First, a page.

Thursday, April 28, 2011

Iterations and Time-boxing are (Mostly) Useless

Sorry, this is a rather long post, but I've been thinking a lot about Scrum and iterations lately and haven't had time to blast this out in smaller chunks.

If you know me, you know I'm not a big fan of Scrum. I don't like the hand-waving concept of Velocity and I don't like the fact that it places a priority on process over code. XP, I feel, is a much more important for software development. Agile (aka customer responsiveness) can be achieved without the dogma. But that's not the point of this post. In this post I want to question the value of timeboxing and the benefits that modern revision control systems grant developers. So, stick with it, I spend some time setting it up before getting into the meat of the post.

Back in the 90's I was using Spiral Development Model on a project. Spiral is Waterfall with shorter, fixed-length, time spans between milestones. In XP, this idea was formalized as Iterations by dropping the Design phase and using automated testing to replace the long, drawn-out, testing phase.

The rationale behind iterations and Spiral was simple: Estimating is hard. The further out you look, the greater your error rate.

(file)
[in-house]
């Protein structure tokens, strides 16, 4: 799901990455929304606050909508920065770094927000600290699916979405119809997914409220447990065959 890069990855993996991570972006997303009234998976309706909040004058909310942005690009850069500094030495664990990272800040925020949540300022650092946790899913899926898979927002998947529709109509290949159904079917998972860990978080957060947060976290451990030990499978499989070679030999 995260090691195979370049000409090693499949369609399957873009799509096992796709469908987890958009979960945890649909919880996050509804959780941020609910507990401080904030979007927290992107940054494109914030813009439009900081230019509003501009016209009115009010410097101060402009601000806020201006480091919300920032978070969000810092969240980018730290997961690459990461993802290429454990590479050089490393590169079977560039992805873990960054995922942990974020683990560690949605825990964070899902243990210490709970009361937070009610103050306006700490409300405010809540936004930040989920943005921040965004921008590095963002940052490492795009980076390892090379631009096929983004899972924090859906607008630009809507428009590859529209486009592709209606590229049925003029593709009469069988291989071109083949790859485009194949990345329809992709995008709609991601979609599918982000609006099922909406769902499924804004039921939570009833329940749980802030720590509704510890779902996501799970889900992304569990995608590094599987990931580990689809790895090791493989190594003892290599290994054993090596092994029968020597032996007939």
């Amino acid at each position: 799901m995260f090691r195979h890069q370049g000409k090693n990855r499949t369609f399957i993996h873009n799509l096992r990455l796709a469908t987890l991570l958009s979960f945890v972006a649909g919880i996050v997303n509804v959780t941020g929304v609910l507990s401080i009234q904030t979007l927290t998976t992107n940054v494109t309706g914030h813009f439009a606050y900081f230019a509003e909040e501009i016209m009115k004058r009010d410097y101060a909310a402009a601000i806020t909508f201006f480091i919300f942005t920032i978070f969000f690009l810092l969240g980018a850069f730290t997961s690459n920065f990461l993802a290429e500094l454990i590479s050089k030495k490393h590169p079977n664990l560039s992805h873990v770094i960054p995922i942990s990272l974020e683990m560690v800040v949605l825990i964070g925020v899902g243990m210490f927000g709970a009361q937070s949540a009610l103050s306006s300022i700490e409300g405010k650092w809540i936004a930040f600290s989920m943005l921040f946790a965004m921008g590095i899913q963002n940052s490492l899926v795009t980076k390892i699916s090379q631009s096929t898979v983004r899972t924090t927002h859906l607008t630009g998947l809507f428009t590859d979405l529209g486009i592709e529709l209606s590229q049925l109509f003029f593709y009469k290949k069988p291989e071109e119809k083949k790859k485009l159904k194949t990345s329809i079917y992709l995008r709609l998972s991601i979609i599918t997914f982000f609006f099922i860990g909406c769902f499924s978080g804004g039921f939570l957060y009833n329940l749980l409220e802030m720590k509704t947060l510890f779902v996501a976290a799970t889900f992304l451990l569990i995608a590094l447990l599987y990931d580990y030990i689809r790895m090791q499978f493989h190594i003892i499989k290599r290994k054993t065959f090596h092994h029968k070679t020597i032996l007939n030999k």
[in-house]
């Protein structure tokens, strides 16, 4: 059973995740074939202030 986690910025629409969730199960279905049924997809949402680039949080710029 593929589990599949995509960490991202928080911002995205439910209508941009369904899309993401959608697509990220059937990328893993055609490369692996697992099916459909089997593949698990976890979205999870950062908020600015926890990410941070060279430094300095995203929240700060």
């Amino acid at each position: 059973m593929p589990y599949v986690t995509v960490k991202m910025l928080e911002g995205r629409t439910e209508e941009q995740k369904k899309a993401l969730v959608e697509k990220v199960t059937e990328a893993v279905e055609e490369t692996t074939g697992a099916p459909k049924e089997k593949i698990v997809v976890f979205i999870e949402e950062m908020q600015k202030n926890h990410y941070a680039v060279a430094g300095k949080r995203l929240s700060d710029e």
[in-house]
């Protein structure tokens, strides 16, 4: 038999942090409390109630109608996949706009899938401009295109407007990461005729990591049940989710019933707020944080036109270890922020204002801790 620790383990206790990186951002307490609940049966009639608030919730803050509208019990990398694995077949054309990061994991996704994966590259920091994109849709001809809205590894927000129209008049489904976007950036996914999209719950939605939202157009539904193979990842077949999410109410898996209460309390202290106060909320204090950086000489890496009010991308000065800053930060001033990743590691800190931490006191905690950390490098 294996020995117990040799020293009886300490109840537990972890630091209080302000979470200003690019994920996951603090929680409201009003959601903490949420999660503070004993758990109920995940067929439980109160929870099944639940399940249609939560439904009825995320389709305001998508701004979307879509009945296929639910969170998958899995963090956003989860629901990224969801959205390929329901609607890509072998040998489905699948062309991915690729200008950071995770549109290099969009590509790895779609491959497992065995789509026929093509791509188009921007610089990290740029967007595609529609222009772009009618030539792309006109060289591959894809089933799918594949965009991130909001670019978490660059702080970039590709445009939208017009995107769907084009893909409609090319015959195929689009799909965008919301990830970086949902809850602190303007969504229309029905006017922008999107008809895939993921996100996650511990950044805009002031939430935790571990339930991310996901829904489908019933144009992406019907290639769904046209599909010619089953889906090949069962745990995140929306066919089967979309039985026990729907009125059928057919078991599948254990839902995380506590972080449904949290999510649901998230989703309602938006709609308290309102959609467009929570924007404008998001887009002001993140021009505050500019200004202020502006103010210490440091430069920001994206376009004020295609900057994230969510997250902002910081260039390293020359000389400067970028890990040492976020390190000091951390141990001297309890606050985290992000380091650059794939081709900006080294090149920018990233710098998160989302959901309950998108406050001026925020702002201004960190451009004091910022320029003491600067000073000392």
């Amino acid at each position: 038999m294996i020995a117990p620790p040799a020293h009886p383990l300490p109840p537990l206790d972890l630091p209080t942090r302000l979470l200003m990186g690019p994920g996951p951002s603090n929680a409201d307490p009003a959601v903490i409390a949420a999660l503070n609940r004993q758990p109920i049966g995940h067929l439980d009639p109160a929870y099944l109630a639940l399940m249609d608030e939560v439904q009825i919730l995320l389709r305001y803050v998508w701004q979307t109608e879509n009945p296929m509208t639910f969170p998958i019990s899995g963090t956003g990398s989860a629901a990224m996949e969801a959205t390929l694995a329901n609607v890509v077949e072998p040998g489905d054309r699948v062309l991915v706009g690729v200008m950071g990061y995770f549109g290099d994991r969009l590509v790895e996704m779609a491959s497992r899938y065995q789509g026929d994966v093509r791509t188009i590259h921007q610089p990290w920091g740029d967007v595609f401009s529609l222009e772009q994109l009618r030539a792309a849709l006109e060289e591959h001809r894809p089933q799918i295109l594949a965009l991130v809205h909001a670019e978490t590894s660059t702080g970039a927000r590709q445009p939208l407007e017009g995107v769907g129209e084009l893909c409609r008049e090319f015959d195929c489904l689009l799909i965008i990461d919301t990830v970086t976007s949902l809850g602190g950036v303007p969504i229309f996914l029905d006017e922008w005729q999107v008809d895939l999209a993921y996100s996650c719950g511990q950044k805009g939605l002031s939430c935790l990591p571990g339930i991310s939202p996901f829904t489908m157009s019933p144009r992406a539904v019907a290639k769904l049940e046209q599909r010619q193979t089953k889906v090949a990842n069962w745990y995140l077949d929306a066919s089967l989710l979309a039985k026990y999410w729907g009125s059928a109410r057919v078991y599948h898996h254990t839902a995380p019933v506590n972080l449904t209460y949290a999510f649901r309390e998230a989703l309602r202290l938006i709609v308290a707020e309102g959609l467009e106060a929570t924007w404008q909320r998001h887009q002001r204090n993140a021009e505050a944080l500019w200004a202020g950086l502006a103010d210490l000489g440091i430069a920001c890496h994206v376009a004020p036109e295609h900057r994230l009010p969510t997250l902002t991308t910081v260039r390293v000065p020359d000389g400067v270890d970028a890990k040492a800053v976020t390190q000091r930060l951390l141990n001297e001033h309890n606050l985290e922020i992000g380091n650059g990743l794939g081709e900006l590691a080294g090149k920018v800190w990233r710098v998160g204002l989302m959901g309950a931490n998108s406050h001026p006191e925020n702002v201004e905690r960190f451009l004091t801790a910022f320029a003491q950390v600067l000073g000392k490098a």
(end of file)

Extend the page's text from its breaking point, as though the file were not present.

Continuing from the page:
Spiral's insight was to reduce risk by keeping the milestones close together (and ensuring that each milestone is a shippable product).

Scrum expanded on this idea and permitted the functionality of the project to change from iteration to iteration. It does this by bringing the customer back into the picture each iteration for sign off and review of “what's most important now”. All good stuff.
At the start of the project, the customer has a general idea of what they want from the development effort. Working with the team, these requirements manifest themselves as Stories (aka Requirements ... friggin' Scum wants to rename everything)
Now the developers enter the picture and give some guesses about how difficult each story is. This is usually done as T-Shirt Sizes (Small, Medium, Large) or some other metric. In a perfect world, these sizings are not equated to Time ... they are relative efforts and no planning occurs more than one iteration out. But in reality, the customer needs to have some idea for when to expect their product. It could be as coarse a resolution as 1st Half of Next Year or 4th Calendar Quarter, etc.

So ... we're back to using Time again. T-Shirt sizes get equated to some unit of time (let's say, Small = 1 day, Medium = 2 days, Large = 3 days). Iteration sizes are set into something manageable such as 2-3 weeks each.

Finally, given the number of developers it's a pretty easy exercise to give a Wild Assed Guess (WAG) as to when the product will ship. If everyone is happy, the dance can begin with the first iteration.